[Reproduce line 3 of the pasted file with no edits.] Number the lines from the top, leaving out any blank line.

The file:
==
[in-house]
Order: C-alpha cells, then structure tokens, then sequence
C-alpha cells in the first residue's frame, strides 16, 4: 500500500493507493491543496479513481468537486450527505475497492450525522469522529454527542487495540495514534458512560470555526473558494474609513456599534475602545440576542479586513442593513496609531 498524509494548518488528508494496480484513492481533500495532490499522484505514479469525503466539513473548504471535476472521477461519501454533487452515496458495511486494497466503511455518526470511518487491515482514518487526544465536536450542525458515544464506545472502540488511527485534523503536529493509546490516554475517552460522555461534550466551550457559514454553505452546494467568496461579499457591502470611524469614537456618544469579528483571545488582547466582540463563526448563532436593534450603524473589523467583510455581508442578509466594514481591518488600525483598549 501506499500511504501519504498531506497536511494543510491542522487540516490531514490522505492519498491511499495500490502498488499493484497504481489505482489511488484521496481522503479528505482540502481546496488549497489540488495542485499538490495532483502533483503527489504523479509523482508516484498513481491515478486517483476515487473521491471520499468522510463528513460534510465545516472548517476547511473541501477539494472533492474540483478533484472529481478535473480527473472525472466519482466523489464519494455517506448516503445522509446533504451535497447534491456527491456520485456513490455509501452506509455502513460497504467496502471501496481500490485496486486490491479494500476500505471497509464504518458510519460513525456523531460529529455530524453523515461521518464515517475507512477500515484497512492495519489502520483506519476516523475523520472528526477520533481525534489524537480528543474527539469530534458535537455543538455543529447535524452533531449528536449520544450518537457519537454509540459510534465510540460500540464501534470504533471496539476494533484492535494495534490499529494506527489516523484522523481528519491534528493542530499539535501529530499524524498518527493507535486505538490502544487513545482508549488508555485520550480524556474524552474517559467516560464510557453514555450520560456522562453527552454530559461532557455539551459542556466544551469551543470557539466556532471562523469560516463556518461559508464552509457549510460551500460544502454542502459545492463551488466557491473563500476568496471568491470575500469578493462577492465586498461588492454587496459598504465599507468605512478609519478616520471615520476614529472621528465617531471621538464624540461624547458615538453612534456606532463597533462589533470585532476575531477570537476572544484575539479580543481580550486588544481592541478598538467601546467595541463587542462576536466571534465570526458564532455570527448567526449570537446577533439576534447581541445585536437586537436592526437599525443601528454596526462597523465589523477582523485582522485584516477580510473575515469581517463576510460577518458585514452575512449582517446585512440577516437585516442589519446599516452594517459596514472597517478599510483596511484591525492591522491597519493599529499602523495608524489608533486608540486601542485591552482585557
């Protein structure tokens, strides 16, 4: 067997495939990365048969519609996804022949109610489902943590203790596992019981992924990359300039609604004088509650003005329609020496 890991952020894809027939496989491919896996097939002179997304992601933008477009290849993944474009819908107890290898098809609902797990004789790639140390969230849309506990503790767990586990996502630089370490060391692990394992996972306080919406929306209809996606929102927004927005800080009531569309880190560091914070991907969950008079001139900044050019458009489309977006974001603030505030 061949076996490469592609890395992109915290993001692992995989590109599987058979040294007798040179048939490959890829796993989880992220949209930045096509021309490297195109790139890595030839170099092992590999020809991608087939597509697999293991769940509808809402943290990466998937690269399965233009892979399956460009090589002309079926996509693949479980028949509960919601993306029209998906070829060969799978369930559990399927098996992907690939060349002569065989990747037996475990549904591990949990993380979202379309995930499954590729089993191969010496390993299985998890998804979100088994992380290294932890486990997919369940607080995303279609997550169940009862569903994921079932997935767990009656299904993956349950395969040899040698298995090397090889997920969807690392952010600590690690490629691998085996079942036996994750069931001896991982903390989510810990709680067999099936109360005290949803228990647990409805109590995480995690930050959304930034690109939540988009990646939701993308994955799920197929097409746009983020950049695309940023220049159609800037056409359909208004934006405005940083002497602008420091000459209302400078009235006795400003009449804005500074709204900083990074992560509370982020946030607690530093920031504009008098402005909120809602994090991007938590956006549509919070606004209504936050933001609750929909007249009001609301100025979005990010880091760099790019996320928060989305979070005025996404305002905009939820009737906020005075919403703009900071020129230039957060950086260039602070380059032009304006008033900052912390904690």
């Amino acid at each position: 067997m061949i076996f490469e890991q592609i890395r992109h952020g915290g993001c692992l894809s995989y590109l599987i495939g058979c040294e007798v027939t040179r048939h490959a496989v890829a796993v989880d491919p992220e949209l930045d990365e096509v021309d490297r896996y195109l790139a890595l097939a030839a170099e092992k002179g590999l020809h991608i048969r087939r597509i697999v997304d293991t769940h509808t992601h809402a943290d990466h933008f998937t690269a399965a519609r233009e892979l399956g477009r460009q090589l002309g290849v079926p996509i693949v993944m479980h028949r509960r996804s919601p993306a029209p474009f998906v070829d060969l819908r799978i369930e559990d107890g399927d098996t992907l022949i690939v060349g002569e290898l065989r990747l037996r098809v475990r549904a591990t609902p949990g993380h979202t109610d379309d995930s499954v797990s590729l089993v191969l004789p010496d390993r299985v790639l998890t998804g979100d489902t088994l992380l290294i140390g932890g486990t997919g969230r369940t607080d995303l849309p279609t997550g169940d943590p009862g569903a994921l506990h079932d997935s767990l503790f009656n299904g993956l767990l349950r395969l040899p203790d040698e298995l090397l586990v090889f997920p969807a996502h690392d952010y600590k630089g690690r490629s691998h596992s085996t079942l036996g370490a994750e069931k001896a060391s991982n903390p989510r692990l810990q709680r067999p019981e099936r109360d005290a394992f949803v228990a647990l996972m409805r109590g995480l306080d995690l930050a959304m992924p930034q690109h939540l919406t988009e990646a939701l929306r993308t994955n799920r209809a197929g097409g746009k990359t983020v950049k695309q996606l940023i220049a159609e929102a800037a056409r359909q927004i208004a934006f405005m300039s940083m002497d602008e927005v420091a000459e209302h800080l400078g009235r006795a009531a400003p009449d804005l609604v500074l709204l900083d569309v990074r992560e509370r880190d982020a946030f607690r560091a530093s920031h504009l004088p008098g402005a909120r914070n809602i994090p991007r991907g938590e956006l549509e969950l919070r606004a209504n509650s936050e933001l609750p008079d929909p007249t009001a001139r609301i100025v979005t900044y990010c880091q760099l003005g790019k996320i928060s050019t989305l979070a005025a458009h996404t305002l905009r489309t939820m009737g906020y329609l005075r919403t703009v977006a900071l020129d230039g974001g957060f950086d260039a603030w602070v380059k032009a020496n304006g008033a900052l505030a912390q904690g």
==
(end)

C-alpha cells in the first residue's frame, strides 16, 4: 500500500493507493491543496479513481468537486450527505475497492450525522469522529454527542487495540495514534458512560470555526473558494474609513456599534475602545440576542479586513442593513496609531 498524509494548518488528508494496480484513492481533500495532490499522484505514479469525503466539513473548504471535476472521477461519501454533487452515496458495511486494497466503511455518526470511518487491515482514518487526544465536536450542525458515544464506545472502540488511527485534523503536529493509546490516554475517552460522555461534550466551550457559514454553505452546494467568496461579499457591502470611524469614537456618544469579528483571545488582547466582540463563526448563532436593534450603524473589523467583510455581508442578509466594514481591518488600525483598549 501506499500511504501519504498531506497536511494543510491542522487540516490531514490522505492519498491511499495500490502498488499493484497504481489505482489511488484521496481522503479528505482540502481546496488549497489540488495542485499538490495532483502533483503527489504523479509523482508516484498513481491515478486517483476515487473521491471520499468522510463528513460534510465545516472548517476547511473541501477539494472533492474540483478533484472529481478535473480527473472525472466519482466523489464519494455517506448516503445522509446533504451535497447534491456527491456520485456513490455509501452506509455502513460497504467496502471501496481500490485496486486490491479494500476500505471497509464504518458510519460513525456523531460529529455530524453523515461521518464515517475507512477500515484497512492495519489502520483506519476516523475523520472528526477520533481525534489524537480528543474527539469530534458535537455543538455543529447535524452533531449528536449520544450518537457519537454509540459510534465510540460500540464501534470504533471496539476494533484492535494495534490499529494506527489516523484522523481528519491534528493542530499539535501529530499524524498518527493507535486505538490502544487513545482508549488508555485520550480524556474524552474517559467516560464510557453514555450520560456522562453527552454530559461532557455539551459542556466544551469551543470557539466556532471562523469560516463556518461559508464552509457549510460551500460544502454542502459545492463551488466557491473563500476568496471568491470575500469578493462577492465586498461588492454587496459598504465599507468605512478609519478616520471615520476614529472621528465617531471621538464624540461624547458615538453612534456606532463597533462589533470585532476575531477570537476572544484575539479580543481580550486588544481592541478598538467601546467595541463587542462576536466571534465570526458564532455570527448567526449570537446577533439576534447581541445585536437586537436592526437599525443601528454596526462597523465589523477582523485582522485584516477580510473575515469581517463576510460577518458585514452575512449582517446585512440577516437585516442589519446599516452594517459596514472597517478599510483596511484591525492591522491597519493599529499602523495608524489608533486608540486601542485591552482585557